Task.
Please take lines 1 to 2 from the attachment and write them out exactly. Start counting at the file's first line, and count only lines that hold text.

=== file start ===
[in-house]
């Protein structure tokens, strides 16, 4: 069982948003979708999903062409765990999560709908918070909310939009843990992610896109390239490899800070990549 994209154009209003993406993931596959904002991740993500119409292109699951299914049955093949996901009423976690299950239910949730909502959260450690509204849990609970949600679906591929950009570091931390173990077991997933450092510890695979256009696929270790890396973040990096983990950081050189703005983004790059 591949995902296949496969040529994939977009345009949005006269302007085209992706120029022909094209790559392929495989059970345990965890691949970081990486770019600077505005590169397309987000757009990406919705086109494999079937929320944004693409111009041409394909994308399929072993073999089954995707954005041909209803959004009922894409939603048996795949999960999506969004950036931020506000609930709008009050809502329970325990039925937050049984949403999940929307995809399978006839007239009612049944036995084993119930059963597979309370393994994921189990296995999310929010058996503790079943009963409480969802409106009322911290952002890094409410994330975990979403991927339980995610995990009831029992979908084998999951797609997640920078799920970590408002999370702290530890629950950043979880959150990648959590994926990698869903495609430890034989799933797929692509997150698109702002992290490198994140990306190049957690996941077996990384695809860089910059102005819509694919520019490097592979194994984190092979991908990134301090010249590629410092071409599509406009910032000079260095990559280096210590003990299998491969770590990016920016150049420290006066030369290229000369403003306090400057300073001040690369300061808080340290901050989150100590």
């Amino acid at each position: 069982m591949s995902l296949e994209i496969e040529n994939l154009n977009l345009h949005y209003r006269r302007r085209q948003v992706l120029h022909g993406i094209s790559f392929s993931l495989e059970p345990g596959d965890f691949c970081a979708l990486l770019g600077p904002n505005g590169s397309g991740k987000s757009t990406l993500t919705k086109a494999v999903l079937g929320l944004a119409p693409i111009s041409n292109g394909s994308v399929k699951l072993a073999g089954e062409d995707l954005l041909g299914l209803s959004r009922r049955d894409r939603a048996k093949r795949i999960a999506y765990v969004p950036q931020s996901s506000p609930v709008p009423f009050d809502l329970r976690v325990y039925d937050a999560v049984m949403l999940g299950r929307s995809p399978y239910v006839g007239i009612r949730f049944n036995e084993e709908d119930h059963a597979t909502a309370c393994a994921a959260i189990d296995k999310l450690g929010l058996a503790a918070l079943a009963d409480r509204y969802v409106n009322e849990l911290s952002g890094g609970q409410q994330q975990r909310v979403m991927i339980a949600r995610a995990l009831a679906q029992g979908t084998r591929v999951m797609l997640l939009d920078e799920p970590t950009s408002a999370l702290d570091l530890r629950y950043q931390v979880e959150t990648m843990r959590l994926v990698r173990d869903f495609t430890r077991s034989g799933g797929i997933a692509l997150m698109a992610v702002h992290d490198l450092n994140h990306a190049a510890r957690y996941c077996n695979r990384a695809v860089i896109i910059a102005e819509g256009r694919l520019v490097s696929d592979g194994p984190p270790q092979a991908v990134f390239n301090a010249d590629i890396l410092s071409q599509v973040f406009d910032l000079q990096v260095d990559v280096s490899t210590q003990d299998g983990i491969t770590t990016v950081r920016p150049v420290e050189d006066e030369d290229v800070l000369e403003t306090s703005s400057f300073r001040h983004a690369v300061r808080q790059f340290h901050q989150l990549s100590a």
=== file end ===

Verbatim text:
[in-house]
């Protein structure tokens, strides 16, 4: 069982948003979708999903062409765990999560709908918070909310939009843990992610896109390239490899800070990549 994209154009209003993406993931596959904002991740993500119409292109699951299914049955093949996901009423976690299950239910949730909502959260450690509204849990609970949600679906591929950009570091931390173990077991997933450092510890695979256009696929270790890396973040990096983990950081050189703005983004790059 591949995902296949496969040529994939977009345009949005006269302007085209992706120029022909094209790559392929495989059970345990965890691949970081990486770019600077505005590169397309987000757009990406919705086109494999079937929320944004693409111009041409394909994308399929072993073999089954995707954005041909209803959004009922894409939603048996795949999960999506969004950036931020506000609930709008009050809502329970325990039925937050049984949403999940929307995809399978006839007239009612049944036995084993119930059963597979309370393994994921189990296995999310929010058996503790079943009963409480969802409106009322911290952002890094409410994330975990979403991927339980995610995990009831029992979908084998999951797609997640920078799920970590408002999370702290530890629950950043979880959150990648959590994926990698869903495609430890034989799933797929692509997150698109702002992290490198994140990306190049957690996941077996990384695809860089910059102005819509694919520019490097592979194994984190092979991908990134301090010249590629410092071409599509406009910032000079260095990559280096210590003990299998491969770590990016920016150049420290006066030369290229000369403003306090400057300073001040690369300061808080340290901050989150100590």